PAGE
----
David Ashbee is a Gloucester-born poet with centuries-old county roots. He sustained the poetry and music group Holub for over 40 years, and is a founder member of the Cherington Poets, who have run poetry workshops in coastal towns from St Ives to Cromer. He was recently invited to be a selector for South Poetry Magazine for a third time, and regularly reviews new poetry collections for them. His third full collection Poems from the Mind Shop is available from Dempsey and Windle: dempseyandwindle.com/davidashbee.html
For me, a poem has to be distinctive in at least one of these three ways: an unusual approach to its subject, something original in its content, use of language that marks it out from prose in rhythm and tone, awareness of form, either to enhance its impact or as a conscious sculpting.
Poetry is an art form, like painting, music or pottery. A good rhymed poem is superior in my eyes to the same poem presented as prose. But, of course, a rhymed poem is not good if the rhymes distract from the voice or distort what is being said. That’s why free verse is a safer option. It can also be a lazy option.
Poems overtly about current issues or cries from the heart would have to work
very hard to impress me.
I want to be grabbed on first reading and rewarded further on subsequent readings. If a poem baffles me on first reading there has to be something that suggests I am missing something. If a poem baffles me on a third reading, it’s a reject.
Titles play an important part in the reading process.
Photographer: Richard McCleery (firstname.lastname@example.org)
Michael Johnstone, writing as Mike 'D.D.' Johnston, is a Scottish novelist and short story writer who teaches Creative Writing for the University of Gloucestershire and the University of Oxford. He’s been described as ‘Bringing light to a dark world’ (The Financial Times), ‘Funny as all hell’ (The Sunday Herald), and ‘One of the country’s most important left-wing fiction writers’ (The Morning Star). His website is http://ddjohnston.org/
The authors I love are generous storytellers who communicate democratically rather than revelling in their power over the reader. ‘To Hell with suspense,’ as Kurt Vonnegut put it; so, share the key information quickly and clearly, and make me care what will happen next, rather than leave me to guess who’s talking and what on earth is going on. As such, what the characters do – and where and when they do it – should usually be unambiguous; however, why they do these things – and what it all means – should keep me up at night.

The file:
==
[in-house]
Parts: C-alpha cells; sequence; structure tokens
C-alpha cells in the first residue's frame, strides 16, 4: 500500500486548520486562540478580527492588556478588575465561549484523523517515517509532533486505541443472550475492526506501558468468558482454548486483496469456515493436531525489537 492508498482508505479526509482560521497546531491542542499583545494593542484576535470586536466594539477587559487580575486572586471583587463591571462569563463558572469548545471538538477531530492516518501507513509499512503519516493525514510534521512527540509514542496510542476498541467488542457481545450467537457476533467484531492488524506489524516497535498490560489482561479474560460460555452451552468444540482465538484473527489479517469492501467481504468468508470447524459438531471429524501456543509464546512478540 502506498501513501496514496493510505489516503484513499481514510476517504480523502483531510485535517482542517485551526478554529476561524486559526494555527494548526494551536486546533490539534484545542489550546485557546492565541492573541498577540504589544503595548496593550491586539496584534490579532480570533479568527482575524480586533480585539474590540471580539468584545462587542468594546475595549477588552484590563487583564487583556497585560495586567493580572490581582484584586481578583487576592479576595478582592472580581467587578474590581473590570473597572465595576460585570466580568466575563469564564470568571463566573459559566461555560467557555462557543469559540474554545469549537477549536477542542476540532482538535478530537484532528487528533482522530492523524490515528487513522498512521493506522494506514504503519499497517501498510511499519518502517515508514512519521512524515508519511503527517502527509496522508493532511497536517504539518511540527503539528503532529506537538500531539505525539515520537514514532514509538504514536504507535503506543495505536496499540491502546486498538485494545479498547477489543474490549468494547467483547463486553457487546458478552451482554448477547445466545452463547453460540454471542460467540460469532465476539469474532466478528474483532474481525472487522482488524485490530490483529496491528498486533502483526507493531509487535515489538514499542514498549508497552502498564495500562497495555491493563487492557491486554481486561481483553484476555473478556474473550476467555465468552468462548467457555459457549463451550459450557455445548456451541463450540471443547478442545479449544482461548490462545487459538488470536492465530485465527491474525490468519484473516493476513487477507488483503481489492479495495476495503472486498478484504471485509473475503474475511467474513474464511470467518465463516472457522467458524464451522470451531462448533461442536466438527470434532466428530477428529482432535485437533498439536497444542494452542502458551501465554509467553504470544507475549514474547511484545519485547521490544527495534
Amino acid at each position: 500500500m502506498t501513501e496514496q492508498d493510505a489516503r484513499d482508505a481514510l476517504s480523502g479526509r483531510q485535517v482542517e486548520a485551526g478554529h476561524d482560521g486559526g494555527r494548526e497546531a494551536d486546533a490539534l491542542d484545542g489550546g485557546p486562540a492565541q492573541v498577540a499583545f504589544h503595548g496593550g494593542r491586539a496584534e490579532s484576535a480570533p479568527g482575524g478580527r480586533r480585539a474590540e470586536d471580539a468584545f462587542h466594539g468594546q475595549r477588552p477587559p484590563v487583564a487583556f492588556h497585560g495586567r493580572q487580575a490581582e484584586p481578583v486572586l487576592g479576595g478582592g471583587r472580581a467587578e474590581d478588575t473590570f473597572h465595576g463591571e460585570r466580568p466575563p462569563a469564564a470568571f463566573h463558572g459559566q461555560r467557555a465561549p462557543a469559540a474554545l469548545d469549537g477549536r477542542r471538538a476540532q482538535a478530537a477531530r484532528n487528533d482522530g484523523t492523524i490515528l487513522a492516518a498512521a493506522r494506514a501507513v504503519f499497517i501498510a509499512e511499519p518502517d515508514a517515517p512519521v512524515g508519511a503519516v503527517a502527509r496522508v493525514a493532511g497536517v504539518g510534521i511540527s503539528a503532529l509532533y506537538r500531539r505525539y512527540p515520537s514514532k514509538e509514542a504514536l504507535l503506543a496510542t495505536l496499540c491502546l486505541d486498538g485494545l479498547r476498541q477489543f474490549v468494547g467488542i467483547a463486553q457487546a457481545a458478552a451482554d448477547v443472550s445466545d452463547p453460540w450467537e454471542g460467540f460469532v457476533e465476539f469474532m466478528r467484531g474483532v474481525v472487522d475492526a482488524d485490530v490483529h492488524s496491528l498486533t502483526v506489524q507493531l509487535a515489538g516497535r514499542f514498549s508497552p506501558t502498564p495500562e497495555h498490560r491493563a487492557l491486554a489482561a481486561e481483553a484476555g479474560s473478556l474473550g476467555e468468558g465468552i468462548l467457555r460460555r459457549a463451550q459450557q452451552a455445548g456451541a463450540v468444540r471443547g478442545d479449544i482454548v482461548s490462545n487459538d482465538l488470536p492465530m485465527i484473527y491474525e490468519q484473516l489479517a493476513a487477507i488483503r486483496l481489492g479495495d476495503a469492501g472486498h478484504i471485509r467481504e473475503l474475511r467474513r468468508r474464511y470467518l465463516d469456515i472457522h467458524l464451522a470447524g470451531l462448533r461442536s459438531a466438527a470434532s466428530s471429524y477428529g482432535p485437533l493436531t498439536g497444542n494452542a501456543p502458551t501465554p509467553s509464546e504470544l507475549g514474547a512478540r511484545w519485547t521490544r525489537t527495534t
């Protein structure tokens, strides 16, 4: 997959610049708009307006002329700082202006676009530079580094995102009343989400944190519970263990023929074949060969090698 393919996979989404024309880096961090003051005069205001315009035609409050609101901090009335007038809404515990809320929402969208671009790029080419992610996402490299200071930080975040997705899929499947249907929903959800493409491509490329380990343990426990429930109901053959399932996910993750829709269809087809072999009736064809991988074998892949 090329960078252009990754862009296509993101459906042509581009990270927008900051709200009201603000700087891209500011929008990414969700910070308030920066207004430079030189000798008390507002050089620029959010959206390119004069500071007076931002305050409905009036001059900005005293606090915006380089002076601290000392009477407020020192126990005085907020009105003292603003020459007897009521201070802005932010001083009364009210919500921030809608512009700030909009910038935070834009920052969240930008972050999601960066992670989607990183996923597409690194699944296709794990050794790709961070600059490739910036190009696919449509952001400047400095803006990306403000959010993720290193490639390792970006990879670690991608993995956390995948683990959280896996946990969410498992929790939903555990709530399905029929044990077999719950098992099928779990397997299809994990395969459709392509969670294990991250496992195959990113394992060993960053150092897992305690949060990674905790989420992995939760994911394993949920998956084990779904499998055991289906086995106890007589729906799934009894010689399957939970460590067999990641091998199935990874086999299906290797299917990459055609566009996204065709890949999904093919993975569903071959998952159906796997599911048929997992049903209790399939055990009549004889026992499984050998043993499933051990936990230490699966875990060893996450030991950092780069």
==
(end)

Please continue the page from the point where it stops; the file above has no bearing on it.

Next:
The stories I love can be set in the long-ago past or in an imagined future; they may take place on another continent or in a distant galaxy; nevertheless, they will explore some paradox of the human condition that is so universal that the story will seem to me to have been written about my life.
Joy Williams said that ‘God is (and must be) a transcendent presence in any worthy work of art’. Call it God or something else, but the stories I love involve some element that transcends material fact, biological imperative, and logical self-interest. For instance, if in a fuel-scarce winter, a person saves their money and queues hours for coal, then neither of the obvious resolutions fully satisfies (they get the coal and enjoy a warming fire through the night, or the coal is all gone by the time they get to the front of the queue and perhaps they’ll die in the cold). The magic – call it God or something else – would transcend material logic; for instance, ultimately, they give up their treasured coal in an act of unconditional love.
Finally, the stories I love are unashamedly sincere and heartfelt, even if (especially if) they’re ironic or comic, fantastical or magical. They have the ring of honesty – the sense that the author is struggling to communicate some difficult truth about their experience of being human.
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